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The Association of Cable TV Providers Raises Concerns Over Unethical Business Practices by Hormuud Telecom in Somalia

by Busines Newswire
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Mogadishu, Somalia- In a astonishing development, Abdalle Ahmed Jim’ale, the son of Hormuud Telecom’s founder, has acquired a local cable TV provider named Asal TV, leveraging both shareholder funds and his family’s substantial financial resources. This acquisition has ignited serious concerns within the Association of Cable TV Owners in Somalia, who accuse Abdalle of employing his privileged position to dismantle competitors in the industry.

Amidst the turmoil, the Association uncovered a leaked classified internal memo that reveals Abdalle’s ambitious plans to dominate the entire cable TV sector, emulating the strategy that Hormuud Telecom successfully employed in the telecom industry. The memo outlines a systematic approach to cornering the market, akin to Hormuud’s past tactics, which eventually led to their telecommunications dominance.

The Association of Cable TV Owners contends that Abdalle’s actions, supported by the financial prowess of Hormuud Telecom, are a deliberate attempt to undermine and potentially eliminate other cable TV providers in Somalia. The association underscores the significance of the cable TV sector, which employs over 2,500 individuals, and warns that Abdalle’s monopolistic strategy could jeopardize jobs and the livelihoods of many.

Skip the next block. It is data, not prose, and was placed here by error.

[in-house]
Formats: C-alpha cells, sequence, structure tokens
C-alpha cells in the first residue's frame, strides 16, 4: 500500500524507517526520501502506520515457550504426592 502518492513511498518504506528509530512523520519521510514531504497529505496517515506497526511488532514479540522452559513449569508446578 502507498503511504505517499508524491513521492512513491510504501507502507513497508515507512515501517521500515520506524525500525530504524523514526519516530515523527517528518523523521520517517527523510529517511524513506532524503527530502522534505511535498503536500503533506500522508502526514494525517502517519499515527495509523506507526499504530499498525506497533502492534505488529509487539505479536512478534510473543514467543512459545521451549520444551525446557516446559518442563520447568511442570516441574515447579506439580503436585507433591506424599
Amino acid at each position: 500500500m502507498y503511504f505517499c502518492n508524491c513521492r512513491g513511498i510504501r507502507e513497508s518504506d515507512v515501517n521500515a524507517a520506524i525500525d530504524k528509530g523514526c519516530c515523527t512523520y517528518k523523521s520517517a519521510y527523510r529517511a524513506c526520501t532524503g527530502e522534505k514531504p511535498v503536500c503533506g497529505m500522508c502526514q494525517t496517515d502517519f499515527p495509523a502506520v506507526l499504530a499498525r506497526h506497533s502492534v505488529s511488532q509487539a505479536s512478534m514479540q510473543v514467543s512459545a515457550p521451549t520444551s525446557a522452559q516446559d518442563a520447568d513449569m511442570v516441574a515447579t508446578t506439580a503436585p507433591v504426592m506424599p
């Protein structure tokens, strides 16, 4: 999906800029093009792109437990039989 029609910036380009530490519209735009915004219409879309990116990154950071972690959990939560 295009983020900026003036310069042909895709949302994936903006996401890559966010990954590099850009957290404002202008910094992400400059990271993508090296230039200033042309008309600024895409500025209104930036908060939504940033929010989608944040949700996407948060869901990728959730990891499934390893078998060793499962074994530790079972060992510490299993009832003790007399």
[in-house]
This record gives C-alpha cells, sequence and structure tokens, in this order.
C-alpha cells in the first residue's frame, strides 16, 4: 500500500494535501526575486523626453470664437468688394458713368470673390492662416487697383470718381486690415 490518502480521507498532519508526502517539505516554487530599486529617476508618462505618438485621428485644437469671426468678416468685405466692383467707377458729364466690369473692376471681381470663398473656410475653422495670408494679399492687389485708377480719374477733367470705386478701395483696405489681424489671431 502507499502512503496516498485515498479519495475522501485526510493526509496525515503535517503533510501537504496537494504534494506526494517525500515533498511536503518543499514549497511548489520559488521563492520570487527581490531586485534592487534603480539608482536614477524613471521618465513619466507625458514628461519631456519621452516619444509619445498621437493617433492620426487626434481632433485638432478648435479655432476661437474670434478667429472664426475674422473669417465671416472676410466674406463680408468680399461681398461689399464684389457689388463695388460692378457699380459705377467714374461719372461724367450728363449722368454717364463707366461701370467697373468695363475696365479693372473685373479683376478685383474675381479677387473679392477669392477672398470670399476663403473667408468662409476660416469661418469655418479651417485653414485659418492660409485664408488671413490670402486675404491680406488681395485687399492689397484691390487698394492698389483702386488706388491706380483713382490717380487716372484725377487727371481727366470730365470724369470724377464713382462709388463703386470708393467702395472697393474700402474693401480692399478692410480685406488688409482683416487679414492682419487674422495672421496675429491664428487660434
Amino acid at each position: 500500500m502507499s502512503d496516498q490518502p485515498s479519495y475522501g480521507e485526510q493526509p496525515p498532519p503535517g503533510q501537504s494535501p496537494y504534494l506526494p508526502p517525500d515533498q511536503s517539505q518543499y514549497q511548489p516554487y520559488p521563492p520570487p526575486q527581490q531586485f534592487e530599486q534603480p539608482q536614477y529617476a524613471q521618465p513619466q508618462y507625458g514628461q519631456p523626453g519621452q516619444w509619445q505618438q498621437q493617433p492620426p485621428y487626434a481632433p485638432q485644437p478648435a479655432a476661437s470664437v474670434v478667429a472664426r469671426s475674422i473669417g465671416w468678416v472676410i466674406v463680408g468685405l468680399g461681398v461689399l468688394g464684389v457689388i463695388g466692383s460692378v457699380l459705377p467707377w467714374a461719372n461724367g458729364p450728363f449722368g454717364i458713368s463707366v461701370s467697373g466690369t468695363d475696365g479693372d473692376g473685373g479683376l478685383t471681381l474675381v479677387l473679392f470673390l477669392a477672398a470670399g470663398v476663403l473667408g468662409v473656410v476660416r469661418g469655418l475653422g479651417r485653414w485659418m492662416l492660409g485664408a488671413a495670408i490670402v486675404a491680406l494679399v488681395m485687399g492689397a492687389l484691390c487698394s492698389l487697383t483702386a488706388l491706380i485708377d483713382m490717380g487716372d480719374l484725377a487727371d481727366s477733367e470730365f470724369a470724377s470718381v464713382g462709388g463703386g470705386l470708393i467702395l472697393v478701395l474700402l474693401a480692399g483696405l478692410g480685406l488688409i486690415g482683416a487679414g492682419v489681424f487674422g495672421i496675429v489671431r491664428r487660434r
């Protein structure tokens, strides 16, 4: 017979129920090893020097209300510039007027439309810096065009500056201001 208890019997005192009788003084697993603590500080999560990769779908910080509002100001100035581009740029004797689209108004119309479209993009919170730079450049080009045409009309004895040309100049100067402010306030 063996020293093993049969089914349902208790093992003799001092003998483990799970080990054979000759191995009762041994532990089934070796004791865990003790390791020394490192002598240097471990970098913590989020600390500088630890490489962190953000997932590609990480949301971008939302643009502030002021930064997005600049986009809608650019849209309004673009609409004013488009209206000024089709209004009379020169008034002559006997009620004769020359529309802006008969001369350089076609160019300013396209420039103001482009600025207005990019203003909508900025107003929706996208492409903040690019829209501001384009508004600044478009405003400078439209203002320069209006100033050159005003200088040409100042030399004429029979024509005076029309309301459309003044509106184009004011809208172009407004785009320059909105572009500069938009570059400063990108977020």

Furthermore, the leaked memo reveals that, once Asal TV achieves market dominance, there are plans to increase cable TV subscription fees by a staggering fivefold. This revelation has sparked outrage among consumers and intensified concerns about the impact on accessibility and affordability of cable TV services in the region.

The Association of Cable TV Owners, recognizing the broader implications for consumers and the industry as a whole, is intensifying its call for government intervention. They are urging regulatory bodies to scrutinize the acquisition, investigate Hormuud Telecom’s potential influence, and ensure fair competition within the cable TV industry.

As Somalia grapples with this unfolding controversy, stakeholders are anxiously awaiting government action to protect the cable TV sector, its employees, and consumers from what could be a monopolistic and price-gouging scenario orchestrated by Abdalle’s Asal TV and its powerful backers.

The controversy deepens as documents have surfaced indicating that Hormuud Telecom was granted exclusive high-ranging frequencies for their latest cable TV venture, Asal TV. This revelation intensifies the association’s concerns, suggesting that the telecom giant may be receiving preferential treatment from regulatory authorities.

Furthermore, the association alleges that Hormuud Telecom has been involved in unethical dealings with government officials. They claim that the Ministry of Information, Ministry of Telecommunications, and the National Communication’s Authority (NCA) have been receiving kickbacks from Hormuud Telecom, raising concerns about the integrity of the regulatory bodies overseeing the industry.

Finally, the association has called upon the government to intervene, emphasizing that other cable TV providers are licensed taxpayers facing the threat of unfair competition. They contend that Abdalle’s use of shareholder funds and his father’s financial influence to acquire Asal TV amounts to a monopolistic strategy that may lead to the collapse of independent cable TV businesses in the region.